$6.1 million

Costa Rican anti-corruption authorities are investigating the theft of 3.3 billion colons ($6.1 million) in cash from state-owned Banco Nacional. The crime marks the largest bank heist in the country’s history. The money was noticed missing from bank vaults on Oct. 3, but the robbery itself must have taken place in August, or earlier, according to the interim manager of the bank — which had been investigating the theft privately until national prosecutors took up the case. No official arrest has been made but five employees who work in the targeted area of the bank have been suspended and are currently under investigation.


How thousands of Brazilian girls have been duped into slavery by foster families

Brazil has come a long way in improving the rights of domestic workers, but it has failed to completely abolish the dangerous nexus between domestic work and child labor, report Aila Inete and Flávia Rocha in Portuguese-language online magazine Revista AzMina.

👪 Luana, Leila, and Josiane are just three among thousands of Brazilian girls deceived by “foster parents” who steal them away from their families with the lure of a better life and a shot at education. It's all a lie. The chance to go to school never comes, nor do wages for their labor. They are barred from sitting at the family table or even turning on the lights. They are confined to cramped rooms, forced to eat what they don't like, passed around like objects. They work day and night.

👧 The figure of the “foster daughters” is an enduring one in Brazil. Girls from small villages and the outskirts of cities are “adopted” by families from urban areas with the promise of education and social mobility. They are told that “they would be looked after as if they were family,” but in effect they are recruited as bonded labor. Researchers Danila Cal and Rosaly Brito examine this scourge in the book Communication, Gender and Domestic Work, of which they are the editors. “The idea of being 'part of the family' is used to justify the exploitation of free labor by women and children,” Danila points out.

⚖️ The Child and Adolescent Statute (ECA) prohibits children under the age of 16 from working. There exists an exception for apprenticeships, permitted from the age of 14. Working nights, dangerous or unhealthy work, and activities on the TIP list ("the worst forms of child labor") are illegal for children under 18.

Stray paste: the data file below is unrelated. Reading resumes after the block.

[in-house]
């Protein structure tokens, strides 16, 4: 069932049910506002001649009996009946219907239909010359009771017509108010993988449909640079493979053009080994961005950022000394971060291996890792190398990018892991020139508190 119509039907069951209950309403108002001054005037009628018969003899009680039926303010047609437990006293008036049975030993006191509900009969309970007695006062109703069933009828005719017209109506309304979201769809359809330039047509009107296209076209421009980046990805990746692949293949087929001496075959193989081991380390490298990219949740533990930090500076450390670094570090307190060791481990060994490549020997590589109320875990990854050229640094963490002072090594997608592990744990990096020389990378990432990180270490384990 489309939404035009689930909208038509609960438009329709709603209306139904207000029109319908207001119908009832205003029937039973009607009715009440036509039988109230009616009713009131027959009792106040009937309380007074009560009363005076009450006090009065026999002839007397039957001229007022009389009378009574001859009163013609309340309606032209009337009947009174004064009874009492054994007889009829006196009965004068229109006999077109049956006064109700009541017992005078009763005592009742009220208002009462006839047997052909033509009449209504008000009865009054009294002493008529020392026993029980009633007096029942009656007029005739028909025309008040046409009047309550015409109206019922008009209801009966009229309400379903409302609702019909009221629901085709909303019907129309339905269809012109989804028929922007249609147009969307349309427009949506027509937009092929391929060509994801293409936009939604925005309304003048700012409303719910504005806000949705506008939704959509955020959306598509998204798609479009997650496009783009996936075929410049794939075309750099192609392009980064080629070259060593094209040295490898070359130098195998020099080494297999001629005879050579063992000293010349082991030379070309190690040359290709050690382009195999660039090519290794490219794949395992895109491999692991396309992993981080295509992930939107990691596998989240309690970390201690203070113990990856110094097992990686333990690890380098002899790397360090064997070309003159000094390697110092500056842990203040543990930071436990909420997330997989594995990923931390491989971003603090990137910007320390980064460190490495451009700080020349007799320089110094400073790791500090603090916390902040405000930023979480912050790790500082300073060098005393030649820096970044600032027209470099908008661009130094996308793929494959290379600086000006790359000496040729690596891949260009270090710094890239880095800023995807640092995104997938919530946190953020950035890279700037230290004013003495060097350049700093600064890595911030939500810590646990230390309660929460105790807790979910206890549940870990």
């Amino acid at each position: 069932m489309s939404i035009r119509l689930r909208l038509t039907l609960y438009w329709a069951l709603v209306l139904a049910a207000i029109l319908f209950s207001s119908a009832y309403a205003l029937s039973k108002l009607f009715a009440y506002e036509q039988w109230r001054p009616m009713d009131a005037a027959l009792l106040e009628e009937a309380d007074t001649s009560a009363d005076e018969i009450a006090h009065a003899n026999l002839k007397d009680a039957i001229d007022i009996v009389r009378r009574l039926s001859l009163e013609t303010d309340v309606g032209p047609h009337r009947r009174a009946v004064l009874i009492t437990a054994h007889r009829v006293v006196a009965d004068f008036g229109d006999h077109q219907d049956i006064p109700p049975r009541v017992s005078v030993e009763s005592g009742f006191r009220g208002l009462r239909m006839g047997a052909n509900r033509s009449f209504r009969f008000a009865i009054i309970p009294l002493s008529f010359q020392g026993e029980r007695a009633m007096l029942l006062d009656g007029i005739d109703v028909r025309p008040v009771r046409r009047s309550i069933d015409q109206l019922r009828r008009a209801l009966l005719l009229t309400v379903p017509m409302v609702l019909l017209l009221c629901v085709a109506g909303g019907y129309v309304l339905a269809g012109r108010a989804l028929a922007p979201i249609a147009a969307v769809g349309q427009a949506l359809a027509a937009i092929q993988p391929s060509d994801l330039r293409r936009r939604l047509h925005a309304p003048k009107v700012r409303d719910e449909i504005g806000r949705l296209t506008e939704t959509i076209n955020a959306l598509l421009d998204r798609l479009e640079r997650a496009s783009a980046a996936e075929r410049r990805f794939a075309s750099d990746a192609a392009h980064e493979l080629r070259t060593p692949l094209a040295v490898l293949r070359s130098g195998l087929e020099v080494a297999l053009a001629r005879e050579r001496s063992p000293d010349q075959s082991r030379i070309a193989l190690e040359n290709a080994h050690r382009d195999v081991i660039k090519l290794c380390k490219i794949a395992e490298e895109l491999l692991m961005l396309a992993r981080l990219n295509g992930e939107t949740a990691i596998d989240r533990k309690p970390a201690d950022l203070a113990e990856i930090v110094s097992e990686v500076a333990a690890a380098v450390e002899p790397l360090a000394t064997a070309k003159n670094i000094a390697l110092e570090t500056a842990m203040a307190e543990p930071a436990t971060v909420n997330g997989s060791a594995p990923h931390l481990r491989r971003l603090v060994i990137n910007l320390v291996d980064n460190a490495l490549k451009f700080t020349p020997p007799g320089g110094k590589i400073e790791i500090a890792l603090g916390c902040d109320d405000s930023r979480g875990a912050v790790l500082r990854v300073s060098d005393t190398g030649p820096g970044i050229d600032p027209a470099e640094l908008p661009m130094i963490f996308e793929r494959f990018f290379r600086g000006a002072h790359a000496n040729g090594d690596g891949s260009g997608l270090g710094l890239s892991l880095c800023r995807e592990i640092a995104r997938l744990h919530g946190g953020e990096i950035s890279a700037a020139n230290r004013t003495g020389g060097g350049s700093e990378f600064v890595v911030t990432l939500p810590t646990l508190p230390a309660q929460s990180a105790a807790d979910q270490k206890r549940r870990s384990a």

➡️ Read more on Worldcrunch.com


“Are we being told that it is wrong to kill a family, an entire family, at gunpoint, but it’s OK to shell them to death?”

— Queen Rania of Jordan accused Western leaders of a “glaring double standard” in an exclusive interview with CNN, saying that the world immediately stood with Israel in the wake of the Oct. 7 Hamas attack, but there has since been “silence” for the suffering of the Palestinian people during Israel’s retaliation. Queen Rania added that for Jordan and the Middle East, the “Western world [is] complicit” in the deaths of the people of Gaza.

✍️ Newsletter by Anne-Sophie Goninet, Laure Gautherin and Valeria Berghinz

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FOCUS: Russia-Ukraine War

Putin's "Pig-Like" Latvia Threat Is A Chilling Reminder Of What's At Stake In Ukraine

In the Ukraine war, Russia's military spending is as high as ever. Now the West is alarmed because the Kremlin leader is indirectly hinting at a possible attack on Latvia, a NATO member. It is a reminder of a growing danger to Europe.

Photo of Russian President Vladimir Putin

Russian President Vladimir Putin

Pavel Lokshin


BERLIN — Russian President Vladimir Putin sometimes chooses downright bizarre occasions to launch his threats against the West. It was at Monday's meeting of the Russian Human Rights Council, where Putin expressed a new, deep concern. It was not of course about the human rights of the thousands of political prisoners in his own country, but about the Russian population living in neighboring Latvia, which happens to be a NATO member, having to take language tests.